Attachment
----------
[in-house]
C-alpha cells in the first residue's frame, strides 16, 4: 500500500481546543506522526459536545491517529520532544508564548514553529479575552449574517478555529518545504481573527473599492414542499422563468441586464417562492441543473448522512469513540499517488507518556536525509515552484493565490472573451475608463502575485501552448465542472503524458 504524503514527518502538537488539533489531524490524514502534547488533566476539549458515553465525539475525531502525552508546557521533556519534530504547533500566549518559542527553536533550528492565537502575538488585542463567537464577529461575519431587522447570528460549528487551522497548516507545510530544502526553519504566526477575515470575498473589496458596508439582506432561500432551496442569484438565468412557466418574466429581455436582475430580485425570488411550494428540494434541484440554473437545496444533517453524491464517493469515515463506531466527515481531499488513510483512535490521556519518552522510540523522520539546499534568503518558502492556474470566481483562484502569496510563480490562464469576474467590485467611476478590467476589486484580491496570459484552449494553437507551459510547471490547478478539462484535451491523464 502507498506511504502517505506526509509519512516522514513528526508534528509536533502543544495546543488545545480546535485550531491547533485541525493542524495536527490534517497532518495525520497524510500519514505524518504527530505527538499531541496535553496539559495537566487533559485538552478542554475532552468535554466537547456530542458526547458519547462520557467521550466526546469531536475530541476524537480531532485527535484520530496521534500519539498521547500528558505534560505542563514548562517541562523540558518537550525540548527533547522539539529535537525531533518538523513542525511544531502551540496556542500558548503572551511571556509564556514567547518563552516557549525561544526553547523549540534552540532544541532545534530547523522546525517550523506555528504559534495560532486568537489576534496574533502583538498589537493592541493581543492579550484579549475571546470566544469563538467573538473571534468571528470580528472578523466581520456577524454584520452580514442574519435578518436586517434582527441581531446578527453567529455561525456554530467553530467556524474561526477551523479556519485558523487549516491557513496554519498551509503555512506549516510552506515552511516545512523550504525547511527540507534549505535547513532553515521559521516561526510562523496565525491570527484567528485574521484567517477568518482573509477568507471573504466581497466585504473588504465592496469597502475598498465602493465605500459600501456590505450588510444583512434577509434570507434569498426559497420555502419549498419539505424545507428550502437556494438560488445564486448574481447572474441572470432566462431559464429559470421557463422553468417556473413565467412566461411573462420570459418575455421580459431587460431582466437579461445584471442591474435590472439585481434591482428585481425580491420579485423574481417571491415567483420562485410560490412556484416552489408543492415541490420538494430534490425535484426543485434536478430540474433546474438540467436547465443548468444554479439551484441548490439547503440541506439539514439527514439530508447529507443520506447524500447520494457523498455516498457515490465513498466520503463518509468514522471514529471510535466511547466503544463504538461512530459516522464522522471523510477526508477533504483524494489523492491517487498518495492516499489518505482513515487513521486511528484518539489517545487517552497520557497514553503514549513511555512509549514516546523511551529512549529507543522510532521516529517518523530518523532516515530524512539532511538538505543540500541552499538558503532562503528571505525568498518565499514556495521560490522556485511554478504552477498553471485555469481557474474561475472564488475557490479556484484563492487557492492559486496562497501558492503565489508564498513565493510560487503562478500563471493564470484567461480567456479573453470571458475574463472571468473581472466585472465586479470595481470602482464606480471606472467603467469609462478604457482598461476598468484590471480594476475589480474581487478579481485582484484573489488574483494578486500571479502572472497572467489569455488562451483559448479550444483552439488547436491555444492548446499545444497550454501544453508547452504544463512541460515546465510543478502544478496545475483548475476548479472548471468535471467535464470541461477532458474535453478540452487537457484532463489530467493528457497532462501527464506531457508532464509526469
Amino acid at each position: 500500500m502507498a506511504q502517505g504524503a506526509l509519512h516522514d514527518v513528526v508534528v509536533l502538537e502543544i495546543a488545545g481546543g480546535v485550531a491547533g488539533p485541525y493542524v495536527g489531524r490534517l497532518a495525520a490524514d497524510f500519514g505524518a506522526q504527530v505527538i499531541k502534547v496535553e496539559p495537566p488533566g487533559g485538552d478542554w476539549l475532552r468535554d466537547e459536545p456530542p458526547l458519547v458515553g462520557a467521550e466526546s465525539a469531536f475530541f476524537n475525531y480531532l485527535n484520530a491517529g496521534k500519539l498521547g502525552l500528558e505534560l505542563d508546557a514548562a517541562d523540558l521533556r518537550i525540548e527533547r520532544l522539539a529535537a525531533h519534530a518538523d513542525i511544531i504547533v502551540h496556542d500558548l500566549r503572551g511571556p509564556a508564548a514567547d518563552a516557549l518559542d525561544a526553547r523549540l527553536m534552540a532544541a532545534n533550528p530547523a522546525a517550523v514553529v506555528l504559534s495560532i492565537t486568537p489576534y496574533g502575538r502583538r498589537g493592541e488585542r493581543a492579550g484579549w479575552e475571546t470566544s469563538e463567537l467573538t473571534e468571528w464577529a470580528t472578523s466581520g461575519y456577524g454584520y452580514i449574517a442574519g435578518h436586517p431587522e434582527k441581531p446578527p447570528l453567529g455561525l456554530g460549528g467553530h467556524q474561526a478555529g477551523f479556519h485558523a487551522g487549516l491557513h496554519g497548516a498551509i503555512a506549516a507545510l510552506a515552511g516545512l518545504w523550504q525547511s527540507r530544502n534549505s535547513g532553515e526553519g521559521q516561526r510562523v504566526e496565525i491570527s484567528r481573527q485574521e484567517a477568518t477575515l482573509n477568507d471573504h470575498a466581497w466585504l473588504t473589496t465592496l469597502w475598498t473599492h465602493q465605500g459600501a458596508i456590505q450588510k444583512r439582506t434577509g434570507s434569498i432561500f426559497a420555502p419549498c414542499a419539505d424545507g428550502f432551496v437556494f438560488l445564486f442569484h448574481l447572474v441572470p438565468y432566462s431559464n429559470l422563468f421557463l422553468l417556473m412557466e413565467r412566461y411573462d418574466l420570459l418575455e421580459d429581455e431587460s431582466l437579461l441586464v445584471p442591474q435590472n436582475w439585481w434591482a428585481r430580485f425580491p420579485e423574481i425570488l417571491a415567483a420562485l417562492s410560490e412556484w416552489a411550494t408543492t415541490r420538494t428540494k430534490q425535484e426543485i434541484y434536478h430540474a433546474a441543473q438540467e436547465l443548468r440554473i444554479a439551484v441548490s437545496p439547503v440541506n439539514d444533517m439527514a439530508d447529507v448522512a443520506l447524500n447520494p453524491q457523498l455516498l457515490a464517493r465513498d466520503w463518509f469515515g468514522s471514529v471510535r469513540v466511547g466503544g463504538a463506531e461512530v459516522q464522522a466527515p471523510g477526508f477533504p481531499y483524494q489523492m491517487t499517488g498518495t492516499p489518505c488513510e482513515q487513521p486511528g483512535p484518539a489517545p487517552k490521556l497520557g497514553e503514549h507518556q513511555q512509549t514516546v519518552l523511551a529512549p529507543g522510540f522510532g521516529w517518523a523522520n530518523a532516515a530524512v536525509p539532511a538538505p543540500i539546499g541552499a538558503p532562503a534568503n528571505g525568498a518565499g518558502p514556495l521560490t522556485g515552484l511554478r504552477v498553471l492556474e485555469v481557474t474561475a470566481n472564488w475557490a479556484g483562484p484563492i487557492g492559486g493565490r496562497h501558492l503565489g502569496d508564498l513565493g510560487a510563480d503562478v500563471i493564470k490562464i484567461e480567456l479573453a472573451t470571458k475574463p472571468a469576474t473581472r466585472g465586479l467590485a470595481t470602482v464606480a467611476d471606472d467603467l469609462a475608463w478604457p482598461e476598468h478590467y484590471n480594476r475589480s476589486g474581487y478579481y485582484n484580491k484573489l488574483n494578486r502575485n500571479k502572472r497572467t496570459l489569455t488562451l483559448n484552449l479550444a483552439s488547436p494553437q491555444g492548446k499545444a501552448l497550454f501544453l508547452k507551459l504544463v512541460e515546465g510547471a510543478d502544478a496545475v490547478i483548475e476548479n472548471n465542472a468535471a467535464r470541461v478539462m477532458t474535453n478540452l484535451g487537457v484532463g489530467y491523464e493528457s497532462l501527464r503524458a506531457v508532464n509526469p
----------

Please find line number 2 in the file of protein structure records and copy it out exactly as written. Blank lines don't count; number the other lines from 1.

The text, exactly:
C-alpha cells in the first residue's frame, strides 16, 4: 500500500481546543506522526459536545491517529520532544508564548514553529479575552449574517478555529518545504481573527473599492414542499422563468441586464417562492441543473448522512469513540499517488507518556536525509515552484493565490472573451475608463502575485501552448465542472503524458 504524503514527518502538537488539533489531524490524514502534547488533566476539549458515553465525539475525531502525552508546557521533556519534530504547533500566549518559542527553536533550528492565537502575538488585542463567537464577529461575519431587522447570528460549528487551522497548516507545510530544502526553519504566526477575515470575498473589496458596508439582506432561500432551496442569484438565468412557466418574466429581455436582475430580485425570488411550494428540494434541484440554473437545496444533517453524491464517493469515515463506531466527515481531499488513510483512535490521556519518552522510540523522520539546499534568503518558502492556474470566481483562484502569496510563480490562464469576474467590485467611476478590467476589486484580491496570459484552449494553437507551459510547471490547478478539462484535451491523464 502507498506511504502517505506526509509519512516522514513528526508534528509536533502543544495546543488545545480546535485550531491547533485541525493542524495536527490534517497532518495525520497524510500519514505524518504527530505527538499531541496535553496539559495537566487533559485538552478542554475532552468535554466537547456530542458526547458519547462520557467521550466526546469531536475530541476524537480531532485527535484520530496521534500519539498521547500528558505534560505542563514548562517541562523540558518537550525540548527533547522539539529535537525531533518538523513542525511544531502551540496556542500558548503572551511571556509564556514567547518563552516557549525561544526553547523549540534552540532544541532545534530547523522546525517550523506555528504559534495560532486568537489576534496574533502583538498589537493592541493581543492579550484579549475571546470566544469563538467573538473571534468571528470580528472578523466581520456577524454584520452580514442574519435578518436586517434582527441581531446578527453567529455561525456554530467553530467556524474561526477551523479556519485558523487549516491557513496554519498551509503555512506549516510552506515552511516545512523550504525547511527540507534549505535547513532553515521559521516561526510562523496565525491570527484567528485574521484567517477568518482573509477568507471573504466581497466585504473588504465592496469597502475598498465602493465605500459600501456590505450588510444583512434577509434570507434569498426559497420555502419549498419539505424545507428550502437556494438560488445564486448574481447572474441572470432566462431559464429559470421557463422553468417556473413565467412566461411573462420570459418575455421580459431587460431582466437579461445584471442591474435590472439585481434591482428585481425580491420579485423574481417571491415567483420562485410560490412556484416552489408543492415541490420538494430534490425535484426543485434536478430540474433546474438540467436547465443548468444554479439551484441548490439547503440541506439539514439527514439530508447529507443520506447524500447520494457523498455516498457515490465513498466520503463518509468514522471514529471510535466511547466503544463504538461512530459516522464522522471523510477526508477533504483524494489523492491517487498518495492516499489518505482513515487513521486511528484518539489517545487517552497520557497514553503514549513511555512509549514516546523511551529512549529507543522510532521516529517518523530518523532516515530524512539532511538538505543540500541552499538558503532562503528571505525568498518565499514556495521560490522556485511554478504552477498553471485555469481557474474561475472564488475557490479556484484563492487557492492559486496562497501558492503565489508564498513565493510560487503562478500563471493564470484567461480567456479573453470571458475574463472571468473581472466585472465586479470595481470602482464606480471606472467603467469609462478604457482598461476598468484590471480594476475589480474581487478579481485582484484573489488574483494578486500571479502572472497572467489569455488562451483559448479550444483552439488547436491555444492548446499545444497550454501544453508547452504544463512541460515546465510543478502544478496545475483548475476548479472548471468535471467535464470541461477532458474535453478540452487537457484532463489530467493528457497532462501527464506531457508532464509526469